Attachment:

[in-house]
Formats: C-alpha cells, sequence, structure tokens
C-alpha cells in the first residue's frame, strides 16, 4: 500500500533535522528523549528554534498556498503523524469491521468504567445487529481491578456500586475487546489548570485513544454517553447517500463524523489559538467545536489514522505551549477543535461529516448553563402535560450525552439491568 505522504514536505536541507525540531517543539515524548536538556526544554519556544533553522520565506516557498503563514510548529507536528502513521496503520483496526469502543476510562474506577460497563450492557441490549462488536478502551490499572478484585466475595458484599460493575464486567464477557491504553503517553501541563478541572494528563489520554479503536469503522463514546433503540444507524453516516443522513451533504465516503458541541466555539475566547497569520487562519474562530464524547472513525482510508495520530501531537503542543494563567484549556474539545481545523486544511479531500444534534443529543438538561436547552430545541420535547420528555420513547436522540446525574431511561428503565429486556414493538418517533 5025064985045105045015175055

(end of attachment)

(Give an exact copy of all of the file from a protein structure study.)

[in-house]
Formats: C-alpha cells, sequence, structure tokens
C-alpha cells in the first residue's frame, strides 16, 4: 500500500533535522528523549528554534498556498503523524469491521468504567445487529481491578456500586475487546489548570485513544454517553447517500463524523489559538467545536489514522505551549477543535461529516448553563402535560450525552439491568 505522504514536505536541507525540531517543539515524548536538556526544554519556544533553522520565506516557498503563514510548529507536528502513521496503520483496526469502543476510562474506577460497563450492557441490549462488536478502551490499572478484585466475595458484599460493575464486567464477557491504553503517553501541563478541572494528563489520554479503536469503522463514546433503540444507524453516516443522513451533504465516503458541541466555539475566547497569520487562519474562530464524547472513525482510508495520530501531537503542543494563567484549556474539545481545523486544511479531500444534534443529543438538561436547552430545541420535547420528555420513547436522540446525574431511561428503565429486556414493538418517533 5025064985045105045015175055